Phil Rogers Ash Glaze

Wood ash 53

Cornwall stone 14.5

Pot Spar 14.5

China clay 6.5

Whiting 4.5

Flint 7

 

test,test,test.

On the same paper;

Miso Glazed Pork tenderloin

2 tbsp red or yellow miso paste

2 tbsp liquid honey

2 cloves garlic, minced

1 tsp. rice vinegar

remember, test,test,test.

TJR.

 

 

 

Some of you may find this paper of interest on wood ash glazes including some ex. of Phil Rogers work.

 

http://wvuscholar.wv...S8yMTAzNQ==.pdf

 

 

 

Thank you for the Pork recipe. It sounds delish!

 

Roberta

 

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Hey,there;

I just came across the recipe on a hunk of paper while doing my income taxes. I'd rather be on here than unfolding hunks of paper. I have not tested it.

Phil Rogers Ash Glaze

Wood ash 53

Cornwall stone 14.5

Pot Spar 14.5

China clay 6.5

Whiting 4.5

Flint 7

 

test,test,test.

On the same paper;

Miso Glazed Pork tenderloin

2 tbsp red or yellow miso paste

2 tbsp liquid honey

2 cloves garlic, minced

1 tsp. rice vinegar

remember, test,test,test.

TJR.

 

 

 

Some of you may find this paper of interest on wood ash glazes including some ex. of Phil Rogers work.

 

http://wvuscholar.wv...S8yMTAzNQ==.pdf

 

 

 

Thank you for the Pork recipe. It sounds delish!

 

Roberta

 

 

Roberta;

Remember...test first

TJR.

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Well it's taken me a long time to respond to this, and for that I apologize.  But I must thank all who responded, especially those who responded usefully.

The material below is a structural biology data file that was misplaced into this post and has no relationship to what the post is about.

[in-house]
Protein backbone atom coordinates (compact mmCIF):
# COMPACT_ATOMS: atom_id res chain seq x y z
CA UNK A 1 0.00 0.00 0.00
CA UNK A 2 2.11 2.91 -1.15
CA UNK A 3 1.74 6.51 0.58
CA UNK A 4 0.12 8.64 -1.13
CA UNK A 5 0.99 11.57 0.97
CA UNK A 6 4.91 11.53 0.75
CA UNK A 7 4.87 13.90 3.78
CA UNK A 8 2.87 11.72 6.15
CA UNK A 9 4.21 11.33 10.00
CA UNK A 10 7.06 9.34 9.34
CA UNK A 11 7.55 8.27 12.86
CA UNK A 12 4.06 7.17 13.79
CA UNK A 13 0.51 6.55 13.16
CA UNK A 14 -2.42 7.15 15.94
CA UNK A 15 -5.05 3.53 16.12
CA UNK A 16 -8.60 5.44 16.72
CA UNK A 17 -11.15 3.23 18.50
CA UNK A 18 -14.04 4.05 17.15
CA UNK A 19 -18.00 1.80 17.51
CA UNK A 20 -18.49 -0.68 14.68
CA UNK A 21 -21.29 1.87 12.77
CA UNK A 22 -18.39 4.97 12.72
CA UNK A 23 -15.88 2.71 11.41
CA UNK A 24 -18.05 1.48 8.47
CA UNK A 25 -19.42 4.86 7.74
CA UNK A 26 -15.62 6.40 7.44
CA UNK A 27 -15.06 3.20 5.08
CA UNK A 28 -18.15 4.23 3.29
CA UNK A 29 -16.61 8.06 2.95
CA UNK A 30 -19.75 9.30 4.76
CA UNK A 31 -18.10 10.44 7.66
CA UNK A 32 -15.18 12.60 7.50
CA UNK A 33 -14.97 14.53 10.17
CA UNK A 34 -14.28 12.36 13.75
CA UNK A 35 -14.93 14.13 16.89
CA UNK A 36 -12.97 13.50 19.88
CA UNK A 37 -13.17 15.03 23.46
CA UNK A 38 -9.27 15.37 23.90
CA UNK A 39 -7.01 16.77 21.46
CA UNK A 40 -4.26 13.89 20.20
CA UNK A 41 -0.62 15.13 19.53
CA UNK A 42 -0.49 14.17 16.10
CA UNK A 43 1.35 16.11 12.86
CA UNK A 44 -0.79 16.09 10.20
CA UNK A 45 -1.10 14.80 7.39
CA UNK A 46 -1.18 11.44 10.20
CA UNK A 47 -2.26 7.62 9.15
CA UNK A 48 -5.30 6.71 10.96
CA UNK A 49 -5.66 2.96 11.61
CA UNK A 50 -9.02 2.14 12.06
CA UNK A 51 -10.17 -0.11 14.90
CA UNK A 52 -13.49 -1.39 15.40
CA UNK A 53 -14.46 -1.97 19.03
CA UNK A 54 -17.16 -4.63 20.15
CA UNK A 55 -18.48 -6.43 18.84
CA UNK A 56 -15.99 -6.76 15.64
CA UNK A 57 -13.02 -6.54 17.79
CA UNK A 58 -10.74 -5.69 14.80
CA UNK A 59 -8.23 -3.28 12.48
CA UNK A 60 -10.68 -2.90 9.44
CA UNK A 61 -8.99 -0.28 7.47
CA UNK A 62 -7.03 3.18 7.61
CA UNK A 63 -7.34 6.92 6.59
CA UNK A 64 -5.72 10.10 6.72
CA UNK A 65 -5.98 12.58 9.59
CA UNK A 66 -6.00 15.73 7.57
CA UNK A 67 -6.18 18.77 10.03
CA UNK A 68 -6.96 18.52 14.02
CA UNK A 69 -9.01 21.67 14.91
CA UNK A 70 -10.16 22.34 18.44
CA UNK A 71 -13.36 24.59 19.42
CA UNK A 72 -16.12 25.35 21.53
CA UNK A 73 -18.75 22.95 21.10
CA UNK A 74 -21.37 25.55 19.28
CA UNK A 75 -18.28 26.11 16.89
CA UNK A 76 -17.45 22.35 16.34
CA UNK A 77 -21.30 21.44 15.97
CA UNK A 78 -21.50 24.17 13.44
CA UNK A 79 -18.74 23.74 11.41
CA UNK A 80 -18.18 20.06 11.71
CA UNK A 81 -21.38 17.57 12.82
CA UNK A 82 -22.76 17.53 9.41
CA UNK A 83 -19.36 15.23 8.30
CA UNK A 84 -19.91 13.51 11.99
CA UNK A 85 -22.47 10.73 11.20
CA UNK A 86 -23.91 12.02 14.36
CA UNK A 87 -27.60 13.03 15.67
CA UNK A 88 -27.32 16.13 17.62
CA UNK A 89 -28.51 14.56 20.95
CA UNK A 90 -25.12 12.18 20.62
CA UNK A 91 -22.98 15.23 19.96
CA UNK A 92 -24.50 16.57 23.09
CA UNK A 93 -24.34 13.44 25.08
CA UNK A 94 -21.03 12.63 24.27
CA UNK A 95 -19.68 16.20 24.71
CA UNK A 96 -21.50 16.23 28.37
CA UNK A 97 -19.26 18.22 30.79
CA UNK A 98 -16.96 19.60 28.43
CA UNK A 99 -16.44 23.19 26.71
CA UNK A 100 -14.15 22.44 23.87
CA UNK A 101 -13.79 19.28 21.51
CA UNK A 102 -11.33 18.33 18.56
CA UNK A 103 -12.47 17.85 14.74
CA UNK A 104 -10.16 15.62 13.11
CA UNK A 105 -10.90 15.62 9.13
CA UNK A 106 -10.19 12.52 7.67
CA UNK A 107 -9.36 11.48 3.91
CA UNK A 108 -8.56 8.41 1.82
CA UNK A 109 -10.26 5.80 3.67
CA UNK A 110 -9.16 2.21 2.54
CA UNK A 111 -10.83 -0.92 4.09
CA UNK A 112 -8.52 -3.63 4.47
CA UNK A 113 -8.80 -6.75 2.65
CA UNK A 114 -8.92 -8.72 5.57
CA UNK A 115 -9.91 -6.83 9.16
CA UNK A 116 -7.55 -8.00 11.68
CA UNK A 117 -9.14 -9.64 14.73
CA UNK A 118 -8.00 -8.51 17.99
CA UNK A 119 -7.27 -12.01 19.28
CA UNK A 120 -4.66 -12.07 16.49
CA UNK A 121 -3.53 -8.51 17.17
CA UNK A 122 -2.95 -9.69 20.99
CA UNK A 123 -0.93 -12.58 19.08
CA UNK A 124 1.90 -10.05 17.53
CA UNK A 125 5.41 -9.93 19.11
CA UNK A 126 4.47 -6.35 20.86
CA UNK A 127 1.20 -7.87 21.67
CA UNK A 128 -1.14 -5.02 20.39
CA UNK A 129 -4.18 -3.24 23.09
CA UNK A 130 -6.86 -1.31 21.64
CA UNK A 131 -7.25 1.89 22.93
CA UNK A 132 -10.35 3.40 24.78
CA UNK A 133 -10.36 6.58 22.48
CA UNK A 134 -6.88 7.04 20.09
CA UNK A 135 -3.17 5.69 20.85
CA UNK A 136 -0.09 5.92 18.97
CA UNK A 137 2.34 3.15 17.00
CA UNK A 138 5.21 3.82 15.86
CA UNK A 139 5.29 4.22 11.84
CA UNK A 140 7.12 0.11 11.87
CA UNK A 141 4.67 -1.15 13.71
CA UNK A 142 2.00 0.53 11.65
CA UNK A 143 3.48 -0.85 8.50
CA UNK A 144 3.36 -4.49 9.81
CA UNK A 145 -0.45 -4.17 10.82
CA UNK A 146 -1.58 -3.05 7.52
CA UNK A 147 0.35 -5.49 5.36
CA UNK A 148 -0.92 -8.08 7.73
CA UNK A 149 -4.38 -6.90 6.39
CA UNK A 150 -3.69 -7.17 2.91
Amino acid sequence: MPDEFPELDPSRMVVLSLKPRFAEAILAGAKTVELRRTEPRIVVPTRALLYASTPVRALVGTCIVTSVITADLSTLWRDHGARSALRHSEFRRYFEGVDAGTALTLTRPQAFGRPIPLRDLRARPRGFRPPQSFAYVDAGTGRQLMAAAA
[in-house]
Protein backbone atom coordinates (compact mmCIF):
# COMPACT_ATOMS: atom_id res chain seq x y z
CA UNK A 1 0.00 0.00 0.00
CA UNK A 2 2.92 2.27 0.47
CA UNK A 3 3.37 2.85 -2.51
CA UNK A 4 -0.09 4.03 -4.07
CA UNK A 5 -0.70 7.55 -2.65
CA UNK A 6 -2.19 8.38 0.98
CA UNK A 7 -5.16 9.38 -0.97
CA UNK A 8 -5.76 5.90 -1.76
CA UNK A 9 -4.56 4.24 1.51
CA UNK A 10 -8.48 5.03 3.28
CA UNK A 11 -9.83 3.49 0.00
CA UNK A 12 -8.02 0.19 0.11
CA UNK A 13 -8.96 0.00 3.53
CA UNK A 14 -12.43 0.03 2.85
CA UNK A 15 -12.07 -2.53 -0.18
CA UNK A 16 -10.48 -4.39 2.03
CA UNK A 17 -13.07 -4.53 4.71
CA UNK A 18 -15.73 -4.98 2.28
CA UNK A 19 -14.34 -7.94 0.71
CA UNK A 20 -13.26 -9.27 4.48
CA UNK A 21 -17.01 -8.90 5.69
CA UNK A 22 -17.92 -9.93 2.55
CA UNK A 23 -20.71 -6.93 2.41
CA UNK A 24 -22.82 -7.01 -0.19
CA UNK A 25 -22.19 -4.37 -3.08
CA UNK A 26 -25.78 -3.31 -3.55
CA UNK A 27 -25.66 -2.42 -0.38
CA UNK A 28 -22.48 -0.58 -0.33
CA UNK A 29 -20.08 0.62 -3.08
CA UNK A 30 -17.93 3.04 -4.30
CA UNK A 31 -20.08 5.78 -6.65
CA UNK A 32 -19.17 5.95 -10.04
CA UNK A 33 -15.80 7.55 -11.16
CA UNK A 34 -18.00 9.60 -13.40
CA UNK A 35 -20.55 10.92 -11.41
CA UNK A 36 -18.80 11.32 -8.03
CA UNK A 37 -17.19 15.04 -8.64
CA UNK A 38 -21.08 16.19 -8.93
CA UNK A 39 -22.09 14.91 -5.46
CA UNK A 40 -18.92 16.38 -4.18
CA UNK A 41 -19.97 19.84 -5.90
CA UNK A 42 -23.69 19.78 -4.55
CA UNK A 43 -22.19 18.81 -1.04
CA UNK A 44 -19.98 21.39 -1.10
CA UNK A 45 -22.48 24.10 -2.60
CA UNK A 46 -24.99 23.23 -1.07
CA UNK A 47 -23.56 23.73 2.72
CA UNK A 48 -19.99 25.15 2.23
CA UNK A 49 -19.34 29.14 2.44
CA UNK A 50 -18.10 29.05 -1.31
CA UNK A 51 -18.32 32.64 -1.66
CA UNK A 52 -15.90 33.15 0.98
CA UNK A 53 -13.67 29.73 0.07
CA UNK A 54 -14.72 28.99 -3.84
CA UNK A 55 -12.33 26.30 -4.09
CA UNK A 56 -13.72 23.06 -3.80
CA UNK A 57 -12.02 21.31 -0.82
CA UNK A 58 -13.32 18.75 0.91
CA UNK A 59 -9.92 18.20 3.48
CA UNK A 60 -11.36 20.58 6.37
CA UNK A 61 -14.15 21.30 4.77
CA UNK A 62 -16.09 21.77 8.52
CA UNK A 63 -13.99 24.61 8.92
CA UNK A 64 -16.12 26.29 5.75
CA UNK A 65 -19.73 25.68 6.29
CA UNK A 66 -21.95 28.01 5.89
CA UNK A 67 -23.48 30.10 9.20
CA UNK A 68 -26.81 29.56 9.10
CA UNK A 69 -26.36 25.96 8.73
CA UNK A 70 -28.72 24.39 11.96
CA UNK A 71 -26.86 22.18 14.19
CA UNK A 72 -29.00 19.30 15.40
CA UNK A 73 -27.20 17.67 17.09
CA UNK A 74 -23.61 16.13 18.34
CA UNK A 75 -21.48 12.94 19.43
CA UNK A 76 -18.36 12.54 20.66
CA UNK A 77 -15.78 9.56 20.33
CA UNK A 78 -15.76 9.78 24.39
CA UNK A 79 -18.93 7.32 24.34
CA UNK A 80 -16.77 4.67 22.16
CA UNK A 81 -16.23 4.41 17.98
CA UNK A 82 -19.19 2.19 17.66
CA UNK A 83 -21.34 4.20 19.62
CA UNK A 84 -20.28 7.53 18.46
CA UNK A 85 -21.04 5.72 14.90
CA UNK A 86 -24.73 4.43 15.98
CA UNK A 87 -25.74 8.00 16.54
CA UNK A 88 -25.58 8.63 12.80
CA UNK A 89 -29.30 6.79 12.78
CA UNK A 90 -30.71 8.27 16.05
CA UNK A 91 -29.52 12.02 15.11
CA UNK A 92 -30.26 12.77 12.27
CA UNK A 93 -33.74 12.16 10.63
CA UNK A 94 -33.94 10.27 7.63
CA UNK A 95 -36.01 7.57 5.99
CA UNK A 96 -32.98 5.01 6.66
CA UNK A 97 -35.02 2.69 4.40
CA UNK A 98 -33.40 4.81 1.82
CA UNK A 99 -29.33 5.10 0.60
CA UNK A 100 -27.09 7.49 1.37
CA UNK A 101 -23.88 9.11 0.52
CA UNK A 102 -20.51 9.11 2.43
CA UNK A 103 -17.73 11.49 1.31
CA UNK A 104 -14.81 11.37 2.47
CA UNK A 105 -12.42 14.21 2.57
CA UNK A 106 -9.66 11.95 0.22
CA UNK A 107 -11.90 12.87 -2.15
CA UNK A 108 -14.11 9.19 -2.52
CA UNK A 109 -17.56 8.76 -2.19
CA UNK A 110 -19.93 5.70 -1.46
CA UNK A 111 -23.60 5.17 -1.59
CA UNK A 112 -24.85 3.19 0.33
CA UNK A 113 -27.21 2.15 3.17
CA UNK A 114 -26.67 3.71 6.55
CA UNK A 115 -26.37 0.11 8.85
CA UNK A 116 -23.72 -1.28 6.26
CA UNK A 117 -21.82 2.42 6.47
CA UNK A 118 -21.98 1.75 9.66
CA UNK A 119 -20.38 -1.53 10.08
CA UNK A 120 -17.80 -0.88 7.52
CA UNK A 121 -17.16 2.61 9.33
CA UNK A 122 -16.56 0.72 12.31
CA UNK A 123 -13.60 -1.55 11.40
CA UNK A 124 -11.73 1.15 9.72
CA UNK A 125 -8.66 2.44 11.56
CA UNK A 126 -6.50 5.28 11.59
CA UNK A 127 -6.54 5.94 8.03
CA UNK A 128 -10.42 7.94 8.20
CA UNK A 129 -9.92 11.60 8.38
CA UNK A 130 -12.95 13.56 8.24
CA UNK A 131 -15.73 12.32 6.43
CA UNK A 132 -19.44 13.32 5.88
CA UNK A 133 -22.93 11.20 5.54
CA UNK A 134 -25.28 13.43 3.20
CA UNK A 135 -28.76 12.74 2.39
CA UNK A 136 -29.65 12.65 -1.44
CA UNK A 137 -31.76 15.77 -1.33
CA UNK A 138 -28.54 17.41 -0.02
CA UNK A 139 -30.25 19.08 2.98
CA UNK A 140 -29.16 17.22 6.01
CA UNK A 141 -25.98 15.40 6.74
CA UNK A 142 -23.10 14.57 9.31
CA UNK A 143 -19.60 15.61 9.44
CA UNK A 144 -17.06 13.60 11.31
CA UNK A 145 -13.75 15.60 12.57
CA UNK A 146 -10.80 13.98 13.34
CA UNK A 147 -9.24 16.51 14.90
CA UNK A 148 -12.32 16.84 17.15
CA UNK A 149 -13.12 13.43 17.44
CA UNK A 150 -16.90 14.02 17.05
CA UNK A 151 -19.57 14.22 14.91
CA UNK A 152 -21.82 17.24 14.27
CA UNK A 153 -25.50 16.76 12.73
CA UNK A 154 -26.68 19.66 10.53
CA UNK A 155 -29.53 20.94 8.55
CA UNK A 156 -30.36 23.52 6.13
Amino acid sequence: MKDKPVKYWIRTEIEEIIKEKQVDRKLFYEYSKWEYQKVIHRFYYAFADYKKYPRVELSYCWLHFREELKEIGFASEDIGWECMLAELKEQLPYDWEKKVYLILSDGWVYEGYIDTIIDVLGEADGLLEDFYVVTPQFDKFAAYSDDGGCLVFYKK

I just wanted to express something, and that's the fact that so many people seem to think that they invented the art of pottery themselves, and that they alone are to thank for all the knowledge going into their glazes, firing techniques, etc.  

 

The fact is, however, that as much as I admire the hard work and craftsmanship of every member of this community, it remains true that nobody living today invented the technology of high-fire ceramics; if you believe you came up with all of your glazes and forms by yourself, then I'd suggest you ask yourself why you're using materials bought in a ceramic supply store.  I'd suggest asking yourself why you're making mugs, bowls, vases, plates, etc.  I'd assume you didn't invent those forms yourself.  When it comes to glazes, I'd suggest that you didn't come to the understanding of how glazes work by digging up different materials and realizing what feldspar looks like and how to grind quartz down to a suitable fineness and how to mine iron oxide.

 

My point is that we all learn about this craft by copying and absorbing information from people who already know about them, and therefore asking for information or even copying glaze recipes (which is what everyone did when they started learning about glazes) is not only not something one cannot do, but something one MUST do in order to further their glaze education.  

 

So, sorry, but I wanted to get that off my chest.  I do understand the coveting of recipes that some people do, because it's born out of a long process of testing and trial and error, and it's a life's work type of process.  But be honest, and realize that we all copied recipes.

 

Peace.

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Ihallhou

The real fact of the matter is its all been done before in ceramics-We here in the western world are all just newbies to ceramics.

It does take a lifetime to get some of this(forms and glazes and firing) to work well. 

Happy trails

Mark

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yes, it has all been done before.    private thought...........and for centuries the master knew enough to throw out the stuff we now see on magazine covers.  the concept of what is art has changed so much that today graffiti is seen as something to achieve, not paint over like our predecessors did.          rant over.